Does the body matter?

It’s all about categories and stereotypes

(c) J. F.

Person perception is all about how we process information and form impressions about people.

The way we perceive someone is strongly influenced by the social categories someone belongs to. Gender, ethnicity, age, social class and religion are all examples of social categories. Belonging to a social category means sharing certain characteristics or common traits with a group of people, but doesn’t necessarily involve interacting with those people on a regular basis.

Yet, social categories are extremely powerful. In fact, when we form a mental image of others, we generally “define” them and make inferences about them in terms of social categories rather than in terms of their unique, individual attributes (e.g. their personality traits).

Why is this?

Less is more

(c) J. F.

One compelling reason is that thinking in terms of categories is just so much simpler for us. It requires much less cognitive effort. And as human beings (or cognitive misers) we clearly prefer less over more effort.  

But, let’s not forget that simplification always comes at a cost: it reduces accuracy in our judgements. That’s precisely why categorising people often leads to stereotyping and prejudice, i.e. making generalised (and oftentimes false) assumptions about a group of people. A common mistake would be for instance to (falsely) assume that every Muslim you encounter must therefore be Islamist too.

But how does the process of person perception actually work?

Automatic vs controlled

In the classical view, categorisation and stereotyping are automatic and unavoidable processes outside of the perceiver’s conscious awareness.

“Because the stereotype has been frequently activated in the past, it is a well-learned set of associations that is automatically activated in the presence of a member (or symbolic equivalent) of the target group.”

Devine and Sherman (1989, p.6)

And because gender, ethnicity and age are visually readily available when one encounters a novel person, automaticity seems to be particularly valid for this set of categories.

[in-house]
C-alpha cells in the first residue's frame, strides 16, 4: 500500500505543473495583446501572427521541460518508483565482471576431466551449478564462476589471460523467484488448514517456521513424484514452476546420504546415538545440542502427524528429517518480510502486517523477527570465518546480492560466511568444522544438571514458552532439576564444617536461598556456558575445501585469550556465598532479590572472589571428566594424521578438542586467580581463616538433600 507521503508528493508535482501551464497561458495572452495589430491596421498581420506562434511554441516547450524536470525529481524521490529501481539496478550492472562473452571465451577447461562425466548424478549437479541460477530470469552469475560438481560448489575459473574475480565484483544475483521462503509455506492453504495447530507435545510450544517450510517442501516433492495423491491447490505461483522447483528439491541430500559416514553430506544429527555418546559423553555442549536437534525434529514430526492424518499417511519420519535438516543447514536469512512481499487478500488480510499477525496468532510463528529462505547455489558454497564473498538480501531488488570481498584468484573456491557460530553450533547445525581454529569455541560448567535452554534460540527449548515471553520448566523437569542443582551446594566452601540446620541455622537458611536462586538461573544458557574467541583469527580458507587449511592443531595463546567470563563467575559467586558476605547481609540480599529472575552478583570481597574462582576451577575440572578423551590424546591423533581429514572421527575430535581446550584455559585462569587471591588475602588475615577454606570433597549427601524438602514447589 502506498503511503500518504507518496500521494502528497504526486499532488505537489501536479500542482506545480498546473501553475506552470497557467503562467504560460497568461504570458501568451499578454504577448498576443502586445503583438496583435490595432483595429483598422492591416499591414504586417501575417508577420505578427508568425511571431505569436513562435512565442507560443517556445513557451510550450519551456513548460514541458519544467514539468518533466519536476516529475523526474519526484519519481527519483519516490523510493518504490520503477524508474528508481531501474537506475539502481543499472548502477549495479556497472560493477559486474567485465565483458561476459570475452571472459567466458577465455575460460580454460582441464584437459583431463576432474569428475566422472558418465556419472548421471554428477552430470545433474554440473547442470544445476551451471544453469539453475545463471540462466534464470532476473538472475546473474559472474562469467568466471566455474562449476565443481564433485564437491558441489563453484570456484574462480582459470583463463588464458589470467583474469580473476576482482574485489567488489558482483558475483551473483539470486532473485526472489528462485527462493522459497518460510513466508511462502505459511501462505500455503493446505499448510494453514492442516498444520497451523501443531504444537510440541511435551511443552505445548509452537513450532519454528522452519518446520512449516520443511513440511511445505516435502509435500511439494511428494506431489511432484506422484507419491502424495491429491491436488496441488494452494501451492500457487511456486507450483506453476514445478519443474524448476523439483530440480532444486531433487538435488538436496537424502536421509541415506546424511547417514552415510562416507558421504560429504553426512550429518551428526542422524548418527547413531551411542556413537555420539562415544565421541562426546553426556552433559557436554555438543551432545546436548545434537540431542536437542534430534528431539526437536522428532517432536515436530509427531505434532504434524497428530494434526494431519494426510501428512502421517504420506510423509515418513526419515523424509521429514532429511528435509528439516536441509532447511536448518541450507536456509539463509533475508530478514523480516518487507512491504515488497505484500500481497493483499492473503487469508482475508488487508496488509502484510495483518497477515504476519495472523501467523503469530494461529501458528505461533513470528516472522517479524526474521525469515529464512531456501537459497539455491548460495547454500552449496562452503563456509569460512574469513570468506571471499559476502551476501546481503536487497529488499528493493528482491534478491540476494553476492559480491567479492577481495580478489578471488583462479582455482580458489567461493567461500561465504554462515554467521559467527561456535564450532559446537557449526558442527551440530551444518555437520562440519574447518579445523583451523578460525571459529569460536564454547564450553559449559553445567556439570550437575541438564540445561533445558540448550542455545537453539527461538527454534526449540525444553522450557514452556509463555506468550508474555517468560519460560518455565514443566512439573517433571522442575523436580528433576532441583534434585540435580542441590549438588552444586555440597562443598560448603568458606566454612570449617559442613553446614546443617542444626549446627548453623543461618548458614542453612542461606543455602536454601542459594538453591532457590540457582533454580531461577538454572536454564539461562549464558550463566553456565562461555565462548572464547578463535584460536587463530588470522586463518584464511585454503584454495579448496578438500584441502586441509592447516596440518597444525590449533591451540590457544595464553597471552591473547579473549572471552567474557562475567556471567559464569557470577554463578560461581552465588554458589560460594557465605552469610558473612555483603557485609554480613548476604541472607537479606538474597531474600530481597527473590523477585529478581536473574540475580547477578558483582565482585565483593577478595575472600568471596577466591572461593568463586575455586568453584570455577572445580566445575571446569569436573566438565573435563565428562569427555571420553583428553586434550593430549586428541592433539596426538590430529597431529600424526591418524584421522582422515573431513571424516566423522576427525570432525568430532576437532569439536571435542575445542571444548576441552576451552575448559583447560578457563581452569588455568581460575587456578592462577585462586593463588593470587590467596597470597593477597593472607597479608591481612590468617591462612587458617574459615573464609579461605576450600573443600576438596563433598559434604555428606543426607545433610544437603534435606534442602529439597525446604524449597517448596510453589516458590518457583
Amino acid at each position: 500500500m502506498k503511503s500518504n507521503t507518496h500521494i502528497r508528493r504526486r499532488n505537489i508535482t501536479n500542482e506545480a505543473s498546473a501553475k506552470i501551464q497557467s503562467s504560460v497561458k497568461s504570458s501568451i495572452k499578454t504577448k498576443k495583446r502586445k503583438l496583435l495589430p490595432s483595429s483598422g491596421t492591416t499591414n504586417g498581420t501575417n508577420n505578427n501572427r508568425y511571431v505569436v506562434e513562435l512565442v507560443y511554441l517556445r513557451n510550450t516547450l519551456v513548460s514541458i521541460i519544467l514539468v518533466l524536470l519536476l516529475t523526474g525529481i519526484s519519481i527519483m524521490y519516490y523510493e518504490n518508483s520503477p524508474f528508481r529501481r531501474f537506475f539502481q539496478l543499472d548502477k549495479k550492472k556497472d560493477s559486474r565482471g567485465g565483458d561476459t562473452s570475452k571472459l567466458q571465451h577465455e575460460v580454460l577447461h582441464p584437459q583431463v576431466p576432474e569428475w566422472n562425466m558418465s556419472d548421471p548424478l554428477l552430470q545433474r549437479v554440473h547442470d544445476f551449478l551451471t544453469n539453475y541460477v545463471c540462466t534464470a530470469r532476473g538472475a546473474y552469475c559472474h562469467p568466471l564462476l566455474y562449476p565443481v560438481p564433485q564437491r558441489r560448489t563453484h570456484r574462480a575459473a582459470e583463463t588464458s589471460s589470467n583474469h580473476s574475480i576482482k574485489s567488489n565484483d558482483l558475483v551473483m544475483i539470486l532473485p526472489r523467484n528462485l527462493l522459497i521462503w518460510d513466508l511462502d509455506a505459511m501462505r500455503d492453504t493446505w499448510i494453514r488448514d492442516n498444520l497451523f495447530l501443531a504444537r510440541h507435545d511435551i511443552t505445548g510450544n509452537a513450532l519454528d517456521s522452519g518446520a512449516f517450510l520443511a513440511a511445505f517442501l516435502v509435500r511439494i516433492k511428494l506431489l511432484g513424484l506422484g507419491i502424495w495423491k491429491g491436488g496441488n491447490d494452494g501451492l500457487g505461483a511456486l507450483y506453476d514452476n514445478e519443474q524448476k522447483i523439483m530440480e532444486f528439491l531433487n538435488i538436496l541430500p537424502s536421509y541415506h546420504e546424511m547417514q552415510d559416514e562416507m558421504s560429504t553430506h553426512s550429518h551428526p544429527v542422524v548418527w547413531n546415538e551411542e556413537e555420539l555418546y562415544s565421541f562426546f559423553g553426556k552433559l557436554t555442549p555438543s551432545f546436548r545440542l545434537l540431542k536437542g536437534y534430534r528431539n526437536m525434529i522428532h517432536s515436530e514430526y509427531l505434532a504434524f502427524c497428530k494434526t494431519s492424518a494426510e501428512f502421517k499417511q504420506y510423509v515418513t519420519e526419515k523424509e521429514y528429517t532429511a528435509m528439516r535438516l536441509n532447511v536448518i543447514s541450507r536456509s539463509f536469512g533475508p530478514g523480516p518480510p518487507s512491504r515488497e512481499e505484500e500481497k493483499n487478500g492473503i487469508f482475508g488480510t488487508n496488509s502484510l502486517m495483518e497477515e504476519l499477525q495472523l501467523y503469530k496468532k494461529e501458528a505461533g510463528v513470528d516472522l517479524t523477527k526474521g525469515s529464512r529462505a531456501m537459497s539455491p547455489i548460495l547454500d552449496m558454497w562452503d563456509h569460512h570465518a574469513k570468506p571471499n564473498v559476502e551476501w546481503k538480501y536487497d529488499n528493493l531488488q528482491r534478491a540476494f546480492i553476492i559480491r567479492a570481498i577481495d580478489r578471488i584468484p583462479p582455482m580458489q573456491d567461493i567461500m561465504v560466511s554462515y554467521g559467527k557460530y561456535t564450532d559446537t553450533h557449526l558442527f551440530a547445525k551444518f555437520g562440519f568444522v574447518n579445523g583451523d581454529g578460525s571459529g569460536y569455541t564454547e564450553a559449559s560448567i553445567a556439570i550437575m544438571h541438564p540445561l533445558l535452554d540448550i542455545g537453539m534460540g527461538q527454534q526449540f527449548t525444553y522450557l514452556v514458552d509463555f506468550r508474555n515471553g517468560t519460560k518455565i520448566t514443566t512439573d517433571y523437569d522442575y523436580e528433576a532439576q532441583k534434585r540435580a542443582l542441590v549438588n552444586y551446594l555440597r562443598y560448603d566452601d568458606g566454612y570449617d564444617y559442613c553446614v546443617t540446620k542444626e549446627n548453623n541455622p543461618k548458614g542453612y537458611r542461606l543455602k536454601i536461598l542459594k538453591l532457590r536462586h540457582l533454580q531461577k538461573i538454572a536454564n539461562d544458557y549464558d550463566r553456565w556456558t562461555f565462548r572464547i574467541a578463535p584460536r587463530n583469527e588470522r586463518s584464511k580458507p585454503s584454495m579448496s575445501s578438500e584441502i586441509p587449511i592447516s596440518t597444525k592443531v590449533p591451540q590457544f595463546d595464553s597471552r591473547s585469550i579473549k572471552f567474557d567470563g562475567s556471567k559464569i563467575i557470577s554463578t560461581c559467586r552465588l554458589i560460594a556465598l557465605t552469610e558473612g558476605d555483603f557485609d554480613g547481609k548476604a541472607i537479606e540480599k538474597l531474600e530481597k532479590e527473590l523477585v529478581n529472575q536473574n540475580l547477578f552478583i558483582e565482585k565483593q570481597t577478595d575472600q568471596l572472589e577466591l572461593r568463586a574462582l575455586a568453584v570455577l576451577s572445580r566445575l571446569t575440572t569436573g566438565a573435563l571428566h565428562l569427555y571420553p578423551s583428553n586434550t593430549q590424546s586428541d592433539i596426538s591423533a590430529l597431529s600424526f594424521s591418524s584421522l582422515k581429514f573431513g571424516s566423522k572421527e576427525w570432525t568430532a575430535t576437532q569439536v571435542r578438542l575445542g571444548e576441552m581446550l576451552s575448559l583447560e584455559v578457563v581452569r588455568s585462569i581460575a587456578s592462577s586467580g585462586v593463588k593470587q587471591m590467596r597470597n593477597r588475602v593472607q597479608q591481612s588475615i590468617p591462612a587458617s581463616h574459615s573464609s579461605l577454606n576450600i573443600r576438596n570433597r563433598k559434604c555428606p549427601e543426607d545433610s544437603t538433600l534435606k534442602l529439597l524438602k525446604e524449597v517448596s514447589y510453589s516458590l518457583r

(c) J. F.

More recent research accounts argue instead that categorisation may be controllable under certain conditions. Stereotypes may or may not be activated depending on the perceiver and his/her actual level of attention (or “cognitive busyness”) when he/she encounters a new person.

Multiple MEs 

What is undisputed however is that we all simultaneously belong to multiple social categories. For instance I belong to the category “female” (gender), but at the same time I also belong to the categories “White” (ethnicity), “Austrian” (nationality) and “young adult” (age group) – just to name a few.

In light of the countless categories you can “choose” from, which information will actually become salient (significant) when you draw a mental picture of me?

Time for Theory

There are three different theories on how this might actually be decided:

1) Dominance: This means that although all categories are activated in parallel, only one category comes to dominate perception, while all others are supressed from working memory. This – by the way- is the prevalent belief in literature.

Put simply: When you first see a picture of me, you will probably straightforwardly put me in the “female” category and overlook all other categories I might belong to.

2) Compartmentalisation: Different social categories take turns in playing a dominant role for person perception.

Put simply: Depending on the purpose and context of our encounter (e.g. job interview or date), my education status or my marital status becomes most important to you.

3) Integration: This means that the perceiver integrates all information from different social categories in his/her perception. Information from several categories is either simply added together, or, new stereotypic associations emerge from crossing categories.

Put simply: During a job interview you will combine information on my education status and my age to draw conclusions on my abilities.